The Food GPPP does its best to sell its goals in language sure to appeal to caring citizens. Save the Planet! Stop Climate Change! Be Healthy! Be Responsible! Save the Animals! The media pounds us with these messages; we hear much less about the business opportunities. Reading their marketing materials, I can almost imagine myself being lulled by the beautiful pictures of “good food” and the touted goal of “sustainable, equitable food systems,” things I want for everyone. I am not immune to propaganda. Sometimes I even find myself thinking that even though I know these same corporations almost wholly own the current industrialized, commodity based system, that doesn’t mean they couldn’t be tying to do something good …

My feet in the manure helps ground me to the truth, that, quite simply, whole scale destruction of nature is not compatible with saving it. Corteva cannot simultaneously poison manure, homegrown non-toxic fertilizer, and claim the mantle of “sustainability.” Corteva, just as a relevant example of one agricultural chemical company, is embedded in the morass of corporations, foundations, and public institutions that are leading the charge for heavily processed commodity crop and lab grown fake “meat.” These new “foods” in no way reform the industrial scale or methods of the system that is poisoning our planet and people. Clearly, their definition of “sustainability” is fundamentally flawed, unless they are talking about the sustainability of their bottom line.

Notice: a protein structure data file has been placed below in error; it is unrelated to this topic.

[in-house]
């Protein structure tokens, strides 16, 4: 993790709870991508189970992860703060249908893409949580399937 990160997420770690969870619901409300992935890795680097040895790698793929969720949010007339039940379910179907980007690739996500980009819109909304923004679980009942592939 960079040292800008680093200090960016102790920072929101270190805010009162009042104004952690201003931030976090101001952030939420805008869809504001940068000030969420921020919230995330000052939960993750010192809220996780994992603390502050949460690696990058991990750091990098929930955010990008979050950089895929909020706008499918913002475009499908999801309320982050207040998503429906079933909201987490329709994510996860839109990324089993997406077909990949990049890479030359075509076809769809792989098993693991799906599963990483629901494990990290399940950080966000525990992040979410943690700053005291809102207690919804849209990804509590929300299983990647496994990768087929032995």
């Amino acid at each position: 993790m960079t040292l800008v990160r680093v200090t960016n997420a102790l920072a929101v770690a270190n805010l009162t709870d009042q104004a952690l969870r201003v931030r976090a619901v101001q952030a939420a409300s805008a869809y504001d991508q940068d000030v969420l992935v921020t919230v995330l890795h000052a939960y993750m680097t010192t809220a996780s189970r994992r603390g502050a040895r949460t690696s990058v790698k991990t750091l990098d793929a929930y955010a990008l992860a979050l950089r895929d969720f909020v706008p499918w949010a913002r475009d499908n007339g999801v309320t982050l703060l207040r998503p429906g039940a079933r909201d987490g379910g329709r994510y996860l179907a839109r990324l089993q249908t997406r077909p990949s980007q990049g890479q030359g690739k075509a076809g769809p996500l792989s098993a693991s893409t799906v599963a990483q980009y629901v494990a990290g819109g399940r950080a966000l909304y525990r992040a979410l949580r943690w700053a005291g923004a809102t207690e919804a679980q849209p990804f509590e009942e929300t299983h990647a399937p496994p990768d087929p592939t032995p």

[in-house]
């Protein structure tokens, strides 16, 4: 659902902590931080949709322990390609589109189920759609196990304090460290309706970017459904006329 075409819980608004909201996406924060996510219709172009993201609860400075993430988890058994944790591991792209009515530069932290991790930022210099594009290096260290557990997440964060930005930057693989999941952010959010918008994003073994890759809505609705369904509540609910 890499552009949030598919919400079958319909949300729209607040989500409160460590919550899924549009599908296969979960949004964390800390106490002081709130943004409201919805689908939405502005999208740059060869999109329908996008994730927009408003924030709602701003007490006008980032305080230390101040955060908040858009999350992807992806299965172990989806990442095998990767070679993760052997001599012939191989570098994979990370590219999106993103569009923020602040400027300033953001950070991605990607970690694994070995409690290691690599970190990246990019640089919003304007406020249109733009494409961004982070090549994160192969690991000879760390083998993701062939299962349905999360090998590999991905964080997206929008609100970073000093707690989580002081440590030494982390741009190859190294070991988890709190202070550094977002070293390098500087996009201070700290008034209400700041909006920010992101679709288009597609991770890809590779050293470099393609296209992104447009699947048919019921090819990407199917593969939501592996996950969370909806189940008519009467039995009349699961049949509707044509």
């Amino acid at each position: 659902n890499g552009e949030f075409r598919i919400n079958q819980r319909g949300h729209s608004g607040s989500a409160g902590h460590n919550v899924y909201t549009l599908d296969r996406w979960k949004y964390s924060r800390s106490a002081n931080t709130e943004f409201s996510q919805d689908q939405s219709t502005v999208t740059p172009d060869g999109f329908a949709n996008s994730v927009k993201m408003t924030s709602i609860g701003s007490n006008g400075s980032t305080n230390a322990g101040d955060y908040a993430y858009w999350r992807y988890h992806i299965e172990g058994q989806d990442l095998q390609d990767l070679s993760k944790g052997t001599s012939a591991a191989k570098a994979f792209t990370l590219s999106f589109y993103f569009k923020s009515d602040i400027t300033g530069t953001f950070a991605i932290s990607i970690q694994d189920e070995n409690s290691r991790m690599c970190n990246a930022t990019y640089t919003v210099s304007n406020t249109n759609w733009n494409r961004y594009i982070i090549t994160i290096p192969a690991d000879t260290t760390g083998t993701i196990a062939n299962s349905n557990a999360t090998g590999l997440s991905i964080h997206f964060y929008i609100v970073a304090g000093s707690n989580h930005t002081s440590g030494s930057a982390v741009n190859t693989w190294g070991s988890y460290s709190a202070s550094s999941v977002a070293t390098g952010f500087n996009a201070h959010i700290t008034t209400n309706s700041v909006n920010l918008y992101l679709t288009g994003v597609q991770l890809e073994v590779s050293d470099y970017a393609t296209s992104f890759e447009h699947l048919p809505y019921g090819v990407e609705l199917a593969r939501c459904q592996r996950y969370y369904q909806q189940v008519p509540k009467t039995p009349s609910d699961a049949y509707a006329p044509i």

Garden Rebound

You want to know something funny?  I wrote this post in April of last year, anticipating a new garden season with great pleasure.  It turned out to be the worst garden I’ve had since I called myself a gardener. Throughout the summer I shook my head every time I thought about that essay – who did I think I was?  Obviously I knew nothing about gardening, let alone enough to philosophize about it!  I could not keep a single cucumber nor winter squash plant alive long enough to bear fruit.  My pepper plants withered.  The eggplants only produced from a second planting in mid July, the okra was stunted and blight hit the tomatoes earlier than usual.